If your child is facing disciplinary action at school, it is important to understand your child’s legal rights. This is particularly so with respect to students with disabilities. Students with disabilities have specific rights and protections that schools must follow before that school can expel them. There is a mandatory requirement to determine the influence of the disability on the conduct in question.
How long can the school discipline my child within the law?
If a child with a disability violates a school rule or the student code of conduct, the school can suspend/remove your child for no more than ten school days in a row without any further action. Additionally, short-term suspensions can also reach this threshold if they show a pattern. The school does not need to take action until these shorter suspensions exceed ten days. The school does not have to provide services during the first ten days of removal/expulsion. Once the disciplinary action goes beyond the tenth day, the law requires further action, including providing services in the IEP.
Determining if the behavior manifested from the disability?
If the school wants to suspend a child with a disability for more than ten days, they must first determine how the child’s disability affected the incident. This is known as a “manifestation determination.” The team must determine whether the behavior was a result of that child’s disability. If the team determines the child’s behavior was a result of their disability, a “change of placement” is not legally enforceable.
If the team determines that the behavior was unrelated to the student’s disability and the IEP was properly implemented then the student is subject to a change of placement and any other disciplinary measures that could be imposed on a non-disabled student, including expulsion through the regular education expulsion process. Under the IDEA, the school district must still provide special education services to an expelled student with disabilities.
To be considered a “manifestation” of the disability, the team must determine one of the following:
- The act was substantially related to the disability
- The behavior was caused by the disability
- The act was a direct result of the school not following your child’s IEP.
What is “change of placement”
If your child is receiving special education or related services under IDEA, your child’s placement is the educational setting that the IEP team determined is best for your child. Placement is not just a room but rather the program and services most appropriate for your child. For example, a student can be in the Autistic Support “program” yet spend half the day in the general education classroom and the other half in the Autistic Support classroom. Special education services can take place in a regular class with supplemental aids and services, a special class where all children in the class receive special education services for some or all of the day, a special school, or even in the home setting. Placement is always per the individual student and can often include different physical settings.
As previously mentioned, “change of placement” is not legally enforceable if the disability caused the misbehavior. Furthermore, a “change of placement” requires the removal of the student from their educational placement for more than ten days. But sometimes a “change of placement” can happen and go unnoticed. What if a student misbehaves and must sit in the hallway sporadically throughout the year as “punishment”. Perhaps the student routinely sits in the principal’s office half the day as a disciplinary measure. If this is a “pattern” then these days, or half days, can certainly add up to the 10-day threshold. For this very reason, parents should keep note of the disciplinary action and bring it to the school’s attention.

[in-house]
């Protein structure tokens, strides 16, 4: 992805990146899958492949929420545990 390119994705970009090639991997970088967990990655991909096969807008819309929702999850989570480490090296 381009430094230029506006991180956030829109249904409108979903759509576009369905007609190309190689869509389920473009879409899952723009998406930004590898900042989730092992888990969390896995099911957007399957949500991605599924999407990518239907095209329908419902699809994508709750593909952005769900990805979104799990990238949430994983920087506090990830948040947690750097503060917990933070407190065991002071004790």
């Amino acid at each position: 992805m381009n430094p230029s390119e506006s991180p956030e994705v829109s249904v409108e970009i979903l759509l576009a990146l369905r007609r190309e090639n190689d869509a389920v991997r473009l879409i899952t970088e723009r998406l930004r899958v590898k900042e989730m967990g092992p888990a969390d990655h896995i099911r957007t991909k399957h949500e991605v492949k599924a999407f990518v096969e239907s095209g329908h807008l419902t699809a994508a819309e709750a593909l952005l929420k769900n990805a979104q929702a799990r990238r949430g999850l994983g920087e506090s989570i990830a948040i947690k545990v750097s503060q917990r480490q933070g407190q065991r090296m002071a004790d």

What happens at a manifestation determination review (MDR)?
A manifestation determination review (MDR), sometimes called a manifestation determination hearing, is simply the name of the meeting to determine whether the behavior leading to the disciplinary action was a manifestation of the child’s disability. This meeting must take place within 10 days of the incident. Contrary to how it sounds, there is no judge or mediator involved in this meeting. It is very similar to an IEP meeting and requires a meeting of the “relevant members” of the IEP team. A parent must legally receive the invite but does ot have to attend.
What if the behavior is a result of the disability?
If the behavior leading to the disciplinary action was in fact a manifestation of the child’s disability, the misbehavior is instead addressed as a special education matter. Under these circumstances, there will usually be adjustments to the IEP through the usual IEP process. This often includes conducting a Functional Behavior Assessment (FBA) and creating or modifying a Behavior Intervention Plan (BIP).
Parents should carefully monitor disciplinary action involving their children at school. It is important not to hesitate to request a meeting with the school to discuss their child’s current educational program. It is always better to address these issues before they get out of hand. Rather than multiple suspensions, consider making changes made to the behavior plans or may additional supports.
Finally, in addressing cases of suspensions for less than 10 days, students with disabilities retain the same procedural rights as their non-disabled peers. They can contest a school suspension using the regular education procedures. While a suspension less than 10 days is not a change in placement, the school district still has responsibilities. They must report the suspension immediately to the parents along with a statement containing the reason for the suspension and notice of the right to review that decision.
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